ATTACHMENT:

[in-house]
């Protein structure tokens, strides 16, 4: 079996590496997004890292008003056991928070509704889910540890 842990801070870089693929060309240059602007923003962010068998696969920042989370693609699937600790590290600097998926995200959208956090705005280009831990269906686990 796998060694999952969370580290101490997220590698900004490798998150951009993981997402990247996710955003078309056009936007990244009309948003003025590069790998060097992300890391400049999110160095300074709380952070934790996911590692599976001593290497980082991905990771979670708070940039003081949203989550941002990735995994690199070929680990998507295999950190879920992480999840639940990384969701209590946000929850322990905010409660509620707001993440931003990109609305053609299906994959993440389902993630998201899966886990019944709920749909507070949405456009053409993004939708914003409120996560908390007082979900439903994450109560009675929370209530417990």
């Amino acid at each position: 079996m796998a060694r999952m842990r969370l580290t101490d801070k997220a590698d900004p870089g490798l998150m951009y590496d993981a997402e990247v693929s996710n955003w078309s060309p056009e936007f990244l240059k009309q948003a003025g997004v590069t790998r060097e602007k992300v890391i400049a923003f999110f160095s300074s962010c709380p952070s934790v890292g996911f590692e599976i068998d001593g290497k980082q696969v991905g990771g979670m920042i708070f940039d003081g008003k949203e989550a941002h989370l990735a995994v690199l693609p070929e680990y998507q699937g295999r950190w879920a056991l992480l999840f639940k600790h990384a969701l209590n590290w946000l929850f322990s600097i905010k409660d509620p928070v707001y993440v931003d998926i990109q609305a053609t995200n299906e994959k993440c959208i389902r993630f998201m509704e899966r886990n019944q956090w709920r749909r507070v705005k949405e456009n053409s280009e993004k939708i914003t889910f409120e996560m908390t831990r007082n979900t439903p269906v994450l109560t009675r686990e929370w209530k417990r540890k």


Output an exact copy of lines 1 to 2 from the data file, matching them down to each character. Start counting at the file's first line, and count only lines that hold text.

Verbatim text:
[in-house]
């Protein structure tokens, strides 16, 4: 079996590496997004890292008003056991928070509704889910540890 842990801070870089693929060309240059602007923003962010068998696969920042989370693609699937600790590290600097998926995200959208956090705005280009831990269906686990 796998060694999952969370580290101490997220590698900004490798998150951009993981997402990247996710955003078309056009936007990244009309948003003025590069790998060097992300890391400049999110160095300074709380952070934790996911590692599976001593290497980082991905990771979670708070940039003081949203989550941002990735995994690199070929680990998507295999950190879920992480999840639940990384969701209590946000929850322990905010409660509620707001993440931003990109609305053609299906994959993440389902993630998201899966886990019944709920749909507070949405456009053409993004939708914003409120996560908390007082979900439903994450109560009675929370209530417990």